Despite the clear benefits of aligning sales and marketing teams, two-fifths of British companies have yet to align their sales goals with their marketing activities, according to research conducted by specialist recruiter Randstad Sales, Marketing and Retail.
Four in ten (40%) of sales and marketing professionals surveyed across the country say their companies have yet to successfully implement formal programmes, systems or processes for unifying sales and marketing functions.
The research found that a third (33%) of those polled said their companies have no plans to implement any formal programmes for unifying these two critical functions. Only 8% say they are intending on integrating teams in the future, despite much hard evidence and business rationale for combining the two.
Ruth Jacobs, managing director of Randstad Sales, Marketing and Retail, explained: "British businesses continue to suffer from a seemingly unbridgeable divide between their marketing and sales teams - a gap that undermines the efforts of the crucial corporate functions necessary to generate demand, capture revenue and gain a competitive advantage. Management need to be educated about where and how marketing should be supporting both the go-to-market process and every step of the lead generation, qualification, and closing cycle."
While 80% of organisations recognise the benefits of better interconnectivity across these key demand-generating functions, they are being thwarted by: organisational structures (cited in 34% of responses); corporate culture-biases about sales and marketing roles (26%); siloed operations (11%); insufficient support from management (18%); and ineffective reporting (11%).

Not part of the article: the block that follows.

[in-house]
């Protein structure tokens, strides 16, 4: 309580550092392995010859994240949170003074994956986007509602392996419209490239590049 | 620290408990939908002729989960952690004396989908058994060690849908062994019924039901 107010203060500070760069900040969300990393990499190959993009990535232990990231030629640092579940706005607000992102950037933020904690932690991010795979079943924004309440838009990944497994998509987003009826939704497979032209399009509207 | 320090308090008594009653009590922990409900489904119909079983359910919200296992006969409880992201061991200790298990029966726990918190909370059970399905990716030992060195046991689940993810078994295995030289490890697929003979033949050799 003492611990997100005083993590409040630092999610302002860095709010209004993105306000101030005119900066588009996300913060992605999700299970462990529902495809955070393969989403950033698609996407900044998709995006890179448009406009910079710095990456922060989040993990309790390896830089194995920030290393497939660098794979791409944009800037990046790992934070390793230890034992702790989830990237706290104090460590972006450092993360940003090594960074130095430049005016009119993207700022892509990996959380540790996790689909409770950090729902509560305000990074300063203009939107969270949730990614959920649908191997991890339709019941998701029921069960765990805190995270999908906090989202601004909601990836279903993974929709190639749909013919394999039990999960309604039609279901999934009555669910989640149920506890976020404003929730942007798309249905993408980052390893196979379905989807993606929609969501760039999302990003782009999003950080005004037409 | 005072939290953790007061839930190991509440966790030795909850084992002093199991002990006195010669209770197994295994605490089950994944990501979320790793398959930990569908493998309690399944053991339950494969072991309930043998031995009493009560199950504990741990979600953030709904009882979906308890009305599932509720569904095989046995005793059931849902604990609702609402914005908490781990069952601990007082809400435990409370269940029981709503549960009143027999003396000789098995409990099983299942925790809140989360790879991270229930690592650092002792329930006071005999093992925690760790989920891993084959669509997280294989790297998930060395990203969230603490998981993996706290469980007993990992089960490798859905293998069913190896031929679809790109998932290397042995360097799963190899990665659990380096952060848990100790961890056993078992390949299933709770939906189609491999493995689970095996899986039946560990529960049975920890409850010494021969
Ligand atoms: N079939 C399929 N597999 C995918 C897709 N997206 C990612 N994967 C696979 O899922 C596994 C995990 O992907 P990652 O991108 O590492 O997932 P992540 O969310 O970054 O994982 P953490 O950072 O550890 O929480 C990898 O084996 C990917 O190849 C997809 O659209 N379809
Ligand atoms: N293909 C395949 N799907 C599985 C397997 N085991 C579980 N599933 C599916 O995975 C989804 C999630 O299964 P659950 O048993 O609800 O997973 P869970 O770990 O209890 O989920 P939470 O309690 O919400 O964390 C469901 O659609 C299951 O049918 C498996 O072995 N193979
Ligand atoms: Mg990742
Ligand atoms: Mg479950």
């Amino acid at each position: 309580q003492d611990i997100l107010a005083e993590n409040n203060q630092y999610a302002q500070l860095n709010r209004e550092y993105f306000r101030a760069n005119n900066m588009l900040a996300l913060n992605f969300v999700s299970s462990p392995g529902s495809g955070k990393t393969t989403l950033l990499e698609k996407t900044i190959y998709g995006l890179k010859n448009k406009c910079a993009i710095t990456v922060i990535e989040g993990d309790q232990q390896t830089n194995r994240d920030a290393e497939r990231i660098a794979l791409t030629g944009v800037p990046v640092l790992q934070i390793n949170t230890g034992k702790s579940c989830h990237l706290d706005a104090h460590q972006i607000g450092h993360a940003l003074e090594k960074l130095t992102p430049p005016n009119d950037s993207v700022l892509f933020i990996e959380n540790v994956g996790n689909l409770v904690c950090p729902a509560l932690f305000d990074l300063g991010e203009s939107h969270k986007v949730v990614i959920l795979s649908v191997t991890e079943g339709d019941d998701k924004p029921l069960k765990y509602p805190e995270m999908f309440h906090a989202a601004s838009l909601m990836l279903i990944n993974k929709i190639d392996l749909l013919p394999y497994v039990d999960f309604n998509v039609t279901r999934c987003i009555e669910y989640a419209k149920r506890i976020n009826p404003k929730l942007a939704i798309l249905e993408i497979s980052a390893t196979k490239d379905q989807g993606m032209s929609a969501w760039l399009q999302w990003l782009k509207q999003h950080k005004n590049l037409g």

While more than three quarters (77%) of sales professionals said their own function was leveraging customer data to form deeper, more connected relationships with the customer, almost two-fifths (37%) of salespeople said their organisation's marketing department was failing to effectively leverage customer data. Similarly, when marketing professionals were asked how they viewed sales, one in four (39%) said the sales function is their organisation was not leveraging customer data effectively.
Only two-thirds of respondents had customer relationship management (CRM) programmes - the first post of call for integrating the data generated by both sales and marketing teams. Of those with CRM, 27% were unsatisfied with their organisations' view of customer interactions.
And when it comes to reporting and effective data analysis, the UK is lagging behind US competitors. As part of the research, Randstad analysed the media profile of 'big data' in the UK and compared it to that in the United States. Over the five years from 2009 to 2014 (inclusive) there were 10,000 articles mentioning big data in the UK. Meanwhile, there were 84,000 in the US over the same period. In addition, the profile of big data in the UK has increased much later than in the US, with 82% of those articles appearing in the last two years - compared to 76% in the USA.
Underlying and underpinned by siloed and detached operations are entrenched corporate culture-biases about sales and marketing roles. Less than a fifth of sales and marketing departments are highly collaborative - despite their interdependence, most sales and marketing teams have only "intermittent relations and interactions". Keeping the two functions separate in organisational structures has enforced perceptions of incompatible cultures. For instance, the marketing-sales divide is commonly put down to the different mindsets of the two - "short-term orientation versus long-term orientation."
Only 47% of sales professionals polled agreed that their colleagues in marketing were as concerned with generating return on investment as the sales side of the business. Almost one in five (19%) salespeople said that marketers were not as market-savvy and on-target with demand-generating campaigns as sales teams.